There was an incident recently that truly pained me. Osaka Prefectural Police riot squad officers hurled derogatory remarks at local protesters demonstrating against the construction of a U.S. military helipad in the Takae area of Higashi, Okinawa Prefecture. One officer called a protester -- a novelist living in Okinawa -- an "aborigine."
The term was obviously intended to heap scorn on the roots of the person on the receiving end. It was something that no one should ever say anywhere. The fact that it was hurled at an Okinawan makes it all the more problematic.
Until the beginning of Japan's Meiji period, Okinawa was an independent monarchy called the Ryukyu Kingdom. Then the Meiji government imposed its rule on the islands, renamed them "Okinawa Prefecture," and erased the kingdom from the map. In subsequent years, the government banned the Ryukyu language, and forced the islanders to adopt Japanese cultural practices and daily customs. At the time, it's said that mainland Japanese had a discriminatory attitude toward Okinawans, looking down on them as people that needed to be "incorporated into Japan."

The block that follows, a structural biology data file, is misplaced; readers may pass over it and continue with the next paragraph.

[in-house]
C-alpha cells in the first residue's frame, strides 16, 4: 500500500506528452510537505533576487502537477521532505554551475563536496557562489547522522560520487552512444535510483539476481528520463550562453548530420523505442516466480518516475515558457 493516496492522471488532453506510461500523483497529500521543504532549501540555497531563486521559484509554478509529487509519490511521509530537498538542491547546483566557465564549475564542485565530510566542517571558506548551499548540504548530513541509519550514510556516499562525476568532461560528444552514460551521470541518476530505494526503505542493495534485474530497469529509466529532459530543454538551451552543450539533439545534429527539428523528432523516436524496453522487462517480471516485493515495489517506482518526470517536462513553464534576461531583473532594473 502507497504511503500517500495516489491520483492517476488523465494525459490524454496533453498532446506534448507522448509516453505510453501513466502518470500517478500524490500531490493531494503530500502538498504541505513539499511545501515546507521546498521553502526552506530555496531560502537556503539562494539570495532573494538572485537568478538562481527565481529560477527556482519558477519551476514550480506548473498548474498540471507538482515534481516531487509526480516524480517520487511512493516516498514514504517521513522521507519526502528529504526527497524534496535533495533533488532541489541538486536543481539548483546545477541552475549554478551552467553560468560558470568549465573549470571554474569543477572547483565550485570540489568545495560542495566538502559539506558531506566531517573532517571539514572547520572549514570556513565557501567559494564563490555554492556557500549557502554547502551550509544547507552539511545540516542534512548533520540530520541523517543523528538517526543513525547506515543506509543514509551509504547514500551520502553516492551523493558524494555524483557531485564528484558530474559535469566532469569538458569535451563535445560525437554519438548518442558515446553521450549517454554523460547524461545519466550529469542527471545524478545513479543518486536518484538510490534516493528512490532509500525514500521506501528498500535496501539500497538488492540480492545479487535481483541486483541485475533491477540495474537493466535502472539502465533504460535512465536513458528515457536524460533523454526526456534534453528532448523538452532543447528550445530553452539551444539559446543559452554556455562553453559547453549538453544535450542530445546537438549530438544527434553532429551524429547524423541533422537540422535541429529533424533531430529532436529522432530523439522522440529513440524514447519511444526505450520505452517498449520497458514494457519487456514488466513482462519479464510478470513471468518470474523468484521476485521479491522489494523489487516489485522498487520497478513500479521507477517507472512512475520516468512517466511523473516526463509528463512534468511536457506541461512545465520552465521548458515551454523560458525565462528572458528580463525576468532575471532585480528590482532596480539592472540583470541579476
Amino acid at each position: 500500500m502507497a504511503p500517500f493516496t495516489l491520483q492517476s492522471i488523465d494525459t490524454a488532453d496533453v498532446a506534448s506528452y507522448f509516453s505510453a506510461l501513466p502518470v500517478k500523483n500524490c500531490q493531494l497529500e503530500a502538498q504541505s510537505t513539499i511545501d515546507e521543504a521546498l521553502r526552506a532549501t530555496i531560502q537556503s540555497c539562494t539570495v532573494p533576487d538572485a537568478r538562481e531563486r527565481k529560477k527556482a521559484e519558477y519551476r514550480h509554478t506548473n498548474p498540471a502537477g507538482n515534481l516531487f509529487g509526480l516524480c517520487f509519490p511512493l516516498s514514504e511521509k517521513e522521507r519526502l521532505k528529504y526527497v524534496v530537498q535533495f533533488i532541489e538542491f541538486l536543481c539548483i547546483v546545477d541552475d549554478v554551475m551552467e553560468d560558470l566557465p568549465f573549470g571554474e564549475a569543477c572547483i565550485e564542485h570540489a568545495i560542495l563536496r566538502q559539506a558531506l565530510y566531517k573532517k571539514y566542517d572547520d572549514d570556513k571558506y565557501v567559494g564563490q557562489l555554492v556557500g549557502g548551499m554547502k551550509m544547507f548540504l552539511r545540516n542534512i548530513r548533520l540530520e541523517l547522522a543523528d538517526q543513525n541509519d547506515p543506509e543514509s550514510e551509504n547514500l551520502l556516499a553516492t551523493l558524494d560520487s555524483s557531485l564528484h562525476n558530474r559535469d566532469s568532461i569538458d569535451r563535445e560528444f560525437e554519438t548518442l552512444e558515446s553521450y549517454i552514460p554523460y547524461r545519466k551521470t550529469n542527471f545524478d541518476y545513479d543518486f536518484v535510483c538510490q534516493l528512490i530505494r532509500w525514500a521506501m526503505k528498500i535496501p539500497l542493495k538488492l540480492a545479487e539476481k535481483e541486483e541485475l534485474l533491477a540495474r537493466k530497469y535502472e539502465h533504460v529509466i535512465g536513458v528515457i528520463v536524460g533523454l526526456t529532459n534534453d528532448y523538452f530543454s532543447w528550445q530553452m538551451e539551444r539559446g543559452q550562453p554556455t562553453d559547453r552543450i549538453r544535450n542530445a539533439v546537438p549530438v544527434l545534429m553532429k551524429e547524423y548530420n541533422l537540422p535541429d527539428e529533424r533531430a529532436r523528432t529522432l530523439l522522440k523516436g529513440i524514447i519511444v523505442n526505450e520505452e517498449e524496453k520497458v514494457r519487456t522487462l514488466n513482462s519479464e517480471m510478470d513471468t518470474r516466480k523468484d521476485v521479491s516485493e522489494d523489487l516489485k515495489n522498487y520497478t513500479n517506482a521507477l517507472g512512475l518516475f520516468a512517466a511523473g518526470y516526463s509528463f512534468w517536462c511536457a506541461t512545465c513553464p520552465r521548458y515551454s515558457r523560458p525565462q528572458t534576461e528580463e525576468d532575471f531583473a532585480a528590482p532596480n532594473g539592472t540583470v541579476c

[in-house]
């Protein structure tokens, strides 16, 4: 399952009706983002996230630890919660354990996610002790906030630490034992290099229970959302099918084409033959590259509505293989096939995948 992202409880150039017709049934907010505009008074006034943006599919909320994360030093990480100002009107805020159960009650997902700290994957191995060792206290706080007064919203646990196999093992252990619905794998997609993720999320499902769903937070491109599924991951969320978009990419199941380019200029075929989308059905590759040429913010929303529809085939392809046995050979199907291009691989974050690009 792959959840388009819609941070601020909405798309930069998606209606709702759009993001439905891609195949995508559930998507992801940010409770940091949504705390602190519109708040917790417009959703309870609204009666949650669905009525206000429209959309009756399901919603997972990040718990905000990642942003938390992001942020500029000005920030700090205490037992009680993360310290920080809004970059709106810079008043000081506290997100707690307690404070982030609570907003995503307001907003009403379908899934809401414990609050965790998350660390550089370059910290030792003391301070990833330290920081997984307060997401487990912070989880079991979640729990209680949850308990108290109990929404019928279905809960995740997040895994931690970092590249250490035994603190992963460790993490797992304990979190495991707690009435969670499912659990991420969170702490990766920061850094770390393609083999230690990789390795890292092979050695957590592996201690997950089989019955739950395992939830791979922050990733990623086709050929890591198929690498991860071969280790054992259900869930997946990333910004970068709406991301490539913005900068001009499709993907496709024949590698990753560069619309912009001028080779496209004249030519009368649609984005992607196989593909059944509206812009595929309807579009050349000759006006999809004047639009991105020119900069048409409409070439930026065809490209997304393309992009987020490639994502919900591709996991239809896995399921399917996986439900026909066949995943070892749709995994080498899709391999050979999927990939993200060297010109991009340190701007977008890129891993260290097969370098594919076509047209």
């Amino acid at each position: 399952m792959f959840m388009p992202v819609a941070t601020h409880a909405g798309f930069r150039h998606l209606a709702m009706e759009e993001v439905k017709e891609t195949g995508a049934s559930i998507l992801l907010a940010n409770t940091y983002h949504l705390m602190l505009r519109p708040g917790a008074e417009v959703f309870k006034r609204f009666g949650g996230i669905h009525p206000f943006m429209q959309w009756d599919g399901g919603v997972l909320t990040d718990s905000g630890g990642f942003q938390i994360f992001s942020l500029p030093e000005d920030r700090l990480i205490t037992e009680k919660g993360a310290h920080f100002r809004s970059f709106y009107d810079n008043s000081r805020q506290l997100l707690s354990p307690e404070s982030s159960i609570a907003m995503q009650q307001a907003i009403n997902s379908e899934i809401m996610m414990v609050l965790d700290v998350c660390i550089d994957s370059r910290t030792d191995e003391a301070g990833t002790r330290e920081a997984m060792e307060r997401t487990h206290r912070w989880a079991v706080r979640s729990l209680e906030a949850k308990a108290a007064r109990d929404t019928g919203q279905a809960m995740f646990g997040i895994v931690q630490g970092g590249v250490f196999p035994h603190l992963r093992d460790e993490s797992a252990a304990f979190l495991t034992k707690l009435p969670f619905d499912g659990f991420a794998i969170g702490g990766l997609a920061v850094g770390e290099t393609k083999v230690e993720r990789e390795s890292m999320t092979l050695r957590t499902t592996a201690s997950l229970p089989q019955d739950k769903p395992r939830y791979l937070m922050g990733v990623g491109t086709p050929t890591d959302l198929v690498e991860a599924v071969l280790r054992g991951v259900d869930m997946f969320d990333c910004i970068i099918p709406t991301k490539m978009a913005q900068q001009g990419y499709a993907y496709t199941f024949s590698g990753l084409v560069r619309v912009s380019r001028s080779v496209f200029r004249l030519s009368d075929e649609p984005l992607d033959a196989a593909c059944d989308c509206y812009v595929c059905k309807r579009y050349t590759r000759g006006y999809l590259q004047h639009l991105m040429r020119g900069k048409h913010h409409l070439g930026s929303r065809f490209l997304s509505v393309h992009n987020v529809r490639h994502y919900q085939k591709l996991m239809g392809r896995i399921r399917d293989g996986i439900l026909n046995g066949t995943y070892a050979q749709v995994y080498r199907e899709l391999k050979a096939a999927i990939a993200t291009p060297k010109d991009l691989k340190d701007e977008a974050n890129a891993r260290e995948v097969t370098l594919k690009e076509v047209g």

There have been many Okinawans who believed that this discrimination continued through World War II, through the U.S. occupation of the islands, and even after the prefecture's return to Japanese sovereignty in 1972. Of course, the majority of Japanese mainlanders would say, "Of course I'm not prejudiced against Okinawans. I mean, I love Okinawa." But then the claim that forcing the burden of hosting some 70 percent of U.S. bases in Japan onto Okinawa is a form of discrimination has deep roots.
The bare-faced prejudice behind the "aborigine" remark went to the heart of Okinawans' long-held anxieties. When I spoke to a woman in the prefecture by telephone about the incident, she told me tearfully, "Just as I thought, that's how they see us."
There is nothing more hurtful to the human heart than discrimination. For example, if you're scolded for making a mistake at work, you can be more careful and improve the situation. But if you're attacked simply because of where you're from, you can't change that. It's not something you can "improve" or "fix." It's just you, and the sheer unfairness of it is deeply painful. I have had patients who have carried such wounds around inside them for years, unable to recover from the shock.
The Osaka policeman who uttered the "aborigine" comment has apparently said that he "didn't know it was discriminatory." It seems likely he didn't know anything of Okinawa's history, either. Even so, he still hurt the people of Okinawa. We should all take the time to study Okinawa's history one more time, swear to do away with discrimination in its deepest sense, and help Okinawans heal. (By Rika Kayama, psychiatrist)